In this department, discover France’s military, political and social history through several thematic rooms. Relive battles from the French Revolution, admire paintings illustrating the War of Devolution and check out the collections paying tribute to Emperor Napoleon I's armies and marshals.

Dôme des Invalides and the Tomb of Napoleon I

If you only have a short time here, make sure you use it to check out this space. Inside the Dome is Napoleon I’s tomb, which arrived at the Hotel des Invalides in April 1861. The dome and royal chapel also shouldn’t be missed, which highlight the "Sun King" Louis XIV’s reign and armies.

Contemporary department and the Two World Wars: 1871-1945

Head to this room to get a better sense of two of the world’s grandest conflicts of the 20th century. Relics such as military uniforms, paintings, photos, maps and documentary films round out this dark, and momentous, time in French and world history.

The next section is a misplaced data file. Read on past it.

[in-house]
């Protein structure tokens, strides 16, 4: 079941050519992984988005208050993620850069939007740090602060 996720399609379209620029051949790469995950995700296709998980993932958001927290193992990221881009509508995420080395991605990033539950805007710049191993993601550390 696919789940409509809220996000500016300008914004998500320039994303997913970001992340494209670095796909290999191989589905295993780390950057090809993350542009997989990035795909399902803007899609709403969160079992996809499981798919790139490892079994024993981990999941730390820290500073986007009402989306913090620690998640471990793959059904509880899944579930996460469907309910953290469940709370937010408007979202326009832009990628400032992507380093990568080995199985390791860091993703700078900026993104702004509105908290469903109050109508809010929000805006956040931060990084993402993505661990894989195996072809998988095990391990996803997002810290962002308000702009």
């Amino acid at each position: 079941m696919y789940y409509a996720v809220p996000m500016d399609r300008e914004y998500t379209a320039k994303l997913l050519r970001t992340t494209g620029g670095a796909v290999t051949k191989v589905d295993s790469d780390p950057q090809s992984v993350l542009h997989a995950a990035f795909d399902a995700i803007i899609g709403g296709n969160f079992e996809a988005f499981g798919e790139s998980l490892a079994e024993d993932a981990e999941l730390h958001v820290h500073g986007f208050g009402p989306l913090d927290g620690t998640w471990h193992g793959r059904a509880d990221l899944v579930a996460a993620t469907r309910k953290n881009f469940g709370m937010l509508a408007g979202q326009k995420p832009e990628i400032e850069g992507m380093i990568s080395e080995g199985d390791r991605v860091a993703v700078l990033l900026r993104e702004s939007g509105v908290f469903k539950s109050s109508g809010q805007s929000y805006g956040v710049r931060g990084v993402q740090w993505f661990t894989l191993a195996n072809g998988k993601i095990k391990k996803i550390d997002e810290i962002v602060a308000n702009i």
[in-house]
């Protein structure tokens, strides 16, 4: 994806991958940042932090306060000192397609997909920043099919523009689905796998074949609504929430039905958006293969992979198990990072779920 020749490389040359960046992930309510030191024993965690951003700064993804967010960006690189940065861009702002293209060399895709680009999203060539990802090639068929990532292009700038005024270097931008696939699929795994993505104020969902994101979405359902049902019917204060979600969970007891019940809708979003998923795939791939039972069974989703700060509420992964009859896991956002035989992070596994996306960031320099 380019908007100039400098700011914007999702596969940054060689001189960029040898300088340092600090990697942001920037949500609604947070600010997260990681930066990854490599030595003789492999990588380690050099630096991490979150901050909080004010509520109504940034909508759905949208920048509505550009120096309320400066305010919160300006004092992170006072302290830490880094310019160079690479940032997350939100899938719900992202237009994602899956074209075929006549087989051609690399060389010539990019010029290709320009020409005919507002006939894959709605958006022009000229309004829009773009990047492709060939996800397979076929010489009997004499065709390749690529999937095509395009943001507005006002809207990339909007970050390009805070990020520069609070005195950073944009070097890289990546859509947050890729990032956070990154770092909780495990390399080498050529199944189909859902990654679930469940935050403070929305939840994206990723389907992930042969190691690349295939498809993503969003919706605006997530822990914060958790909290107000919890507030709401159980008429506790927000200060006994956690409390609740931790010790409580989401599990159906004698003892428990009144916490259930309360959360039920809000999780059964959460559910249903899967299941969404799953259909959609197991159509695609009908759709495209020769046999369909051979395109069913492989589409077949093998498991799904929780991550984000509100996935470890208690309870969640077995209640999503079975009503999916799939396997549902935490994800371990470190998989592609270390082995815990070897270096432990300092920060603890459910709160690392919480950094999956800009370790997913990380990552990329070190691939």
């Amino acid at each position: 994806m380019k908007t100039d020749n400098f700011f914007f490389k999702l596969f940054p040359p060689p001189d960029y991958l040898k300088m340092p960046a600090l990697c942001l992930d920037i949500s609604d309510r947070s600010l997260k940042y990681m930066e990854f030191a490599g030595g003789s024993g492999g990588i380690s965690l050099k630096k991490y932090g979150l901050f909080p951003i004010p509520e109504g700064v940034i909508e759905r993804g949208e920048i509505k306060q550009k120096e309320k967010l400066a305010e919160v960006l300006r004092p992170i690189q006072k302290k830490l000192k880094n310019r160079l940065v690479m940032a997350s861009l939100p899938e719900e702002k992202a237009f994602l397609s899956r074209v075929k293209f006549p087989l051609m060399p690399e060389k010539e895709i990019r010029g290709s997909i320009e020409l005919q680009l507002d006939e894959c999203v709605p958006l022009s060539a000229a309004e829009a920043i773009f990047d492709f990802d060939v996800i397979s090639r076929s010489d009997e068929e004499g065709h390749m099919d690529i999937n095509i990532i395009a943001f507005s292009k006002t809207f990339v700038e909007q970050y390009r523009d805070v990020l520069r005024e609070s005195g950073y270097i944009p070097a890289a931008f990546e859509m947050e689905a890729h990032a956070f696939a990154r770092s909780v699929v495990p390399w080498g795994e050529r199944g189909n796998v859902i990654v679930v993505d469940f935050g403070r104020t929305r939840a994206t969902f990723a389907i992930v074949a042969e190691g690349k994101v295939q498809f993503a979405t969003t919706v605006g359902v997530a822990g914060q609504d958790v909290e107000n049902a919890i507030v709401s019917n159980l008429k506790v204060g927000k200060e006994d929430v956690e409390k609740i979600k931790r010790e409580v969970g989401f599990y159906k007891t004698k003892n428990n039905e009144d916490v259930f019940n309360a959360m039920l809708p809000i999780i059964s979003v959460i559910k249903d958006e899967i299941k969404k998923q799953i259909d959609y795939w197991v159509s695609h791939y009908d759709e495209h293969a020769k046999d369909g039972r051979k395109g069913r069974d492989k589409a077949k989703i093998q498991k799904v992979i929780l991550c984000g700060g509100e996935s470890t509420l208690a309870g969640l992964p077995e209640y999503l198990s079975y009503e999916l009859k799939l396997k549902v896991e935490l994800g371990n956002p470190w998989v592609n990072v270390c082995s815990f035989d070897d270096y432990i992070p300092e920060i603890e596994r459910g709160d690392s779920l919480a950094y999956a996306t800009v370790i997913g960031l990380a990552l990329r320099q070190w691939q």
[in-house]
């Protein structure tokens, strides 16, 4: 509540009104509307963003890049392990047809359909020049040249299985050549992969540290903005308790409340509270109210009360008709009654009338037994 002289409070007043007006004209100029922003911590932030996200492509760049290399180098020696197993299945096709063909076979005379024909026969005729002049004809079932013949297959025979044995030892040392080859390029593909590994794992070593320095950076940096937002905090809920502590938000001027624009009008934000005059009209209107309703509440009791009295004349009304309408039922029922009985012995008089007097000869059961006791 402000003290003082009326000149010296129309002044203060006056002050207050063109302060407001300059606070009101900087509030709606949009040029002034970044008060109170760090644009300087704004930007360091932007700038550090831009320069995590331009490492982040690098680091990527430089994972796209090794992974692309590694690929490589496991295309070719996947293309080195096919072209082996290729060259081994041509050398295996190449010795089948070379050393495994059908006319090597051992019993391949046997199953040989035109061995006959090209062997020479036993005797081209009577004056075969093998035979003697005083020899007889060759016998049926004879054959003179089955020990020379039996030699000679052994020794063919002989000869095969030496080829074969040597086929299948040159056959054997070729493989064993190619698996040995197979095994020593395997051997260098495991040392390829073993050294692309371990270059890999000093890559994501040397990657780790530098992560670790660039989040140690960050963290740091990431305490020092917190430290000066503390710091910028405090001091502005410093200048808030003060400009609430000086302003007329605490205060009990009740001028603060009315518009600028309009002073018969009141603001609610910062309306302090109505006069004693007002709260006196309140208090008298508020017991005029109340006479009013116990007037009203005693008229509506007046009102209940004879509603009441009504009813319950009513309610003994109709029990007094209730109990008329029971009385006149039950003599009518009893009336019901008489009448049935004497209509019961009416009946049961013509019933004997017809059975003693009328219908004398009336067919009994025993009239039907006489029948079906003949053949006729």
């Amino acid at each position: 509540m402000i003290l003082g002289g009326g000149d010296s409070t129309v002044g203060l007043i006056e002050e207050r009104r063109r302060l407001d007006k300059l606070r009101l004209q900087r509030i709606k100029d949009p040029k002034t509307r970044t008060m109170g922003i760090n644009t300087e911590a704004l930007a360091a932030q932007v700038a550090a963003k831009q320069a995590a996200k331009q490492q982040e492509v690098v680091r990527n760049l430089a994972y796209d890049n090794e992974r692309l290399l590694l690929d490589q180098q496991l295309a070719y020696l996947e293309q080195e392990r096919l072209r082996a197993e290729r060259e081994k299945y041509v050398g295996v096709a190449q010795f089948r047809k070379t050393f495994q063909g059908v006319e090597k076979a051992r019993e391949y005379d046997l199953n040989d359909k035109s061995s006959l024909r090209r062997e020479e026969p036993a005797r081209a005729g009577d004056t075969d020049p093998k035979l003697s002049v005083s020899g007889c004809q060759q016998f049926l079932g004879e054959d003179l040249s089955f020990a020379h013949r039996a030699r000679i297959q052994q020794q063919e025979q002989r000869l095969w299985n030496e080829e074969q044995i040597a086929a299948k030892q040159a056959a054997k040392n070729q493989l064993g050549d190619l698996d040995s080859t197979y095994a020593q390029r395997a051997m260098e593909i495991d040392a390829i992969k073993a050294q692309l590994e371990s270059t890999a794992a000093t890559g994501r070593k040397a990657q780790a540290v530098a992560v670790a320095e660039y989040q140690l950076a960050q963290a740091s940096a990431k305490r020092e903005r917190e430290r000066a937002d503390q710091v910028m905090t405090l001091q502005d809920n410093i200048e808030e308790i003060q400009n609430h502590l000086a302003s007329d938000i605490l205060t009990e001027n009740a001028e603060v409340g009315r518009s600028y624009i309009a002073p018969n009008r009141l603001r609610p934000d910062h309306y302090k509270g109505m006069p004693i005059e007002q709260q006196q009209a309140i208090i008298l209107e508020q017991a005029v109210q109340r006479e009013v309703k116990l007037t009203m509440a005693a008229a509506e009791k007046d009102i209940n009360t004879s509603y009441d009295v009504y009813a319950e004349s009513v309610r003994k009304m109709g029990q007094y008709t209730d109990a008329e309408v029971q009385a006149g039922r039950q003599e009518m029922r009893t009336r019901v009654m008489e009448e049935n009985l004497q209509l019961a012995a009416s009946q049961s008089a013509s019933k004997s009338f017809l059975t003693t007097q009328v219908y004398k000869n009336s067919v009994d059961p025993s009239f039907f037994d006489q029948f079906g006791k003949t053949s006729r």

(Read related features: Paris Police Museum and the Resistance Museum- Musee Jean Moulin)

Charles de Gaulle Monument

Instead of using objects or paraphernalia to illustrate the life of the founding president of the Fifth Republic, this room uses audiovisual effects like posters, photos, films and maps. Take the self-guided tour, which allows you to build your own itinerary and listen to up to 20 hours of commentary.

Cathedral of Saint-Louis des Invalides

This cathedral for the French armies is central to the Hotel des Invalides. Marvel at the classical architecture of the veteran’s chapel, including the organ case from the late 17th century and the hundreds of trophies taken from the enemy between 1805 and the 19th century.